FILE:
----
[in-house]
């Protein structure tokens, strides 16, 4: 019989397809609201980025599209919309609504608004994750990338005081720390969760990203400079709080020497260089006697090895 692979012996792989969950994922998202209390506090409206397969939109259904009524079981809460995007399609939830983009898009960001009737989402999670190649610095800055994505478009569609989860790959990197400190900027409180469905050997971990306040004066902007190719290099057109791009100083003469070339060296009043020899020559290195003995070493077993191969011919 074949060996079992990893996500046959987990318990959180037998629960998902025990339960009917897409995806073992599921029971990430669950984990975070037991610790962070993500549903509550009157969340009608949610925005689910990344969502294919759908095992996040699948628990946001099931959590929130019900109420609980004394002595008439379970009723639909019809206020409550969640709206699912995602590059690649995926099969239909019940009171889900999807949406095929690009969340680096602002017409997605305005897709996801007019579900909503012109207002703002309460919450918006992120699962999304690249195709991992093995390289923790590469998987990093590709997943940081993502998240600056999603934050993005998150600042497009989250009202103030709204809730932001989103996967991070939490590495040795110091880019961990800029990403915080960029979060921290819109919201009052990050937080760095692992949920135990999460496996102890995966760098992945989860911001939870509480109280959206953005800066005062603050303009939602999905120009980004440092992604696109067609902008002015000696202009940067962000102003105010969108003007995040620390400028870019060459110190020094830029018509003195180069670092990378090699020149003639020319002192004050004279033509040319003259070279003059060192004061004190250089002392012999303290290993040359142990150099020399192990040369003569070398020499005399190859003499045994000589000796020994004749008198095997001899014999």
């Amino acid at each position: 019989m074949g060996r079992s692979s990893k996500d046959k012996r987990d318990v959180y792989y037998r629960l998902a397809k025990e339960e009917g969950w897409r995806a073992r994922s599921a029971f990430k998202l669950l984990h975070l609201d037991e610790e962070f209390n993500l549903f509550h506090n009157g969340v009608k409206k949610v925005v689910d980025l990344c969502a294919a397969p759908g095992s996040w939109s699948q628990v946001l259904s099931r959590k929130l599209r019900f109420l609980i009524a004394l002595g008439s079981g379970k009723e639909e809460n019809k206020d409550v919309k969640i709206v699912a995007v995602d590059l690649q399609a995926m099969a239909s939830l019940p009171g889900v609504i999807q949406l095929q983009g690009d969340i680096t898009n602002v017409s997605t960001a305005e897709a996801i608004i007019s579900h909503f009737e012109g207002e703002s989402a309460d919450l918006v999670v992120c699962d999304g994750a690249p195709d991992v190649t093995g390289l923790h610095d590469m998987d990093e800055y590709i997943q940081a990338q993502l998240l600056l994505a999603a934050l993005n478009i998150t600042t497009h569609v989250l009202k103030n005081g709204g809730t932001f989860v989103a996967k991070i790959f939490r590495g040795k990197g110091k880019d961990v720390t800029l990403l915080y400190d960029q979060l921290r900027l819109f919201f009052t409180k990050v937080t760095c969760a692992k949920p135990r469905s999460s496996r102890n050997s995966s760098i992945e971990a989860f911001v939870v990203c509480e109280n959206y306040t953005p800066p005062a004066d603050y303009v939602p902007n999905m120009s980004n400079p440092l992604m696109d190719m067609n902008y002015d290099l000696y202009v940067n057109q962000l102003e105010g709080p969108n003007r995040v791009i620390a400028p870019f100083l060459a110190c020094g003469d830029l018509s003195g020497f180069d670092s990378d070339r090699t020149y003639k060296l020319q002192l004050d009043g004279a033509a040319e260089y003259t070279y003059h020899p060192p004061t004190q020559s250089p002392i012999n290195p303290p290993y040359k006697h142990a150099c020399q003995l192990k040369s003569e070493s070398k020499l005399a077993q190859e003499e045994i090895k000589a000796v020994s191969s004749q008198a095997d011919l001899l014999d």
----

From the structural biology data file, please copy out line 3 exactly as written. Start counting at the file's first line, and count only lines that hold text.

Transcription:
């Amino acid at each position: 019989m074949g060996r079992s692979s990893k996500d046959k012996r987990d318990v959180y792989y037998r629960l998902a397809k025990e339960e009917g969950w897409r995806a073992r994922s599921a029971f990430k998202l669950l984990h975070l609201d037991e610790e962070f209390n993500l549903f509550h506090n009157g969340v009608k409206k949610v925005v689910d980025l990344c969502a294919a397969p759908g095992s996040w939109s699948q628990v946001l259904s099931r959590k929130l599209r019900f109420l609980i009524a004394l002595g008439s079981g379970k009723e639909e809460n019809k206020d409550v919309k969640i709206v699912a995007v995602d590059l690649q399609a995926m099969a239909s939830l019940p009171g889900v609504i999807q949406l095929q983009g690009d969340i680096t898009n602002v017409s997605t960001a305005e897709a996801i608004i007019s579900h909503f009737e012109g207002e703002s989402a309460d919450l918006v999670v992120c699962d999304g994750a690249p195709d991992v190649t093995g390289l923790h610095d590469m998987d990093e800055y590709i997943q940081a990338q993502l998240l600056l994505a999603a934050l993005n478009i998150t600042t497009h569609v989250l009202k103030n005081g709204g809730t932001f989860v989103a996967k991070i790959f939490r590495g040795k990197g110091k880019d961990v720390t800029l990403l915080y400190d960029q979060l921290r900027l819109f919201f009052t409180k990050v937080t760095c969760a692992k949920p135990r469905s999460s496996r102890n050997s995966s760098i992945e971990a989860f911001v939870v990203c509480e109280n959206y306040t953005p800066p005062a004066d603050y303009v939602p902007n999905m120009s980004n400079p440092l992604m696109d190719m067609n902008y002015d290099l000696y202009v940067n057109q962000l102003e105010g709080p969108n003007r995040v791009i620390a400028p870019f100083l060459a110190c020094g003469d830029l018509s003195g020497f180069d670092s990378d070339r090699t020149y003639k060296l020319q002192l004050d009043g004279a033509a040319e260089y003259t070279y003059h020899p060192p004061t004190q020559s250089p002392i012999n290195p303290p290993y040359k006697h142990a150099c020399q003995l192990k040369s003569e070493s070398k020499l005399a077993q190859e003499e045994i090895k000589a000796v020994s191969s004749q008198a095997d011919l001899l014999d």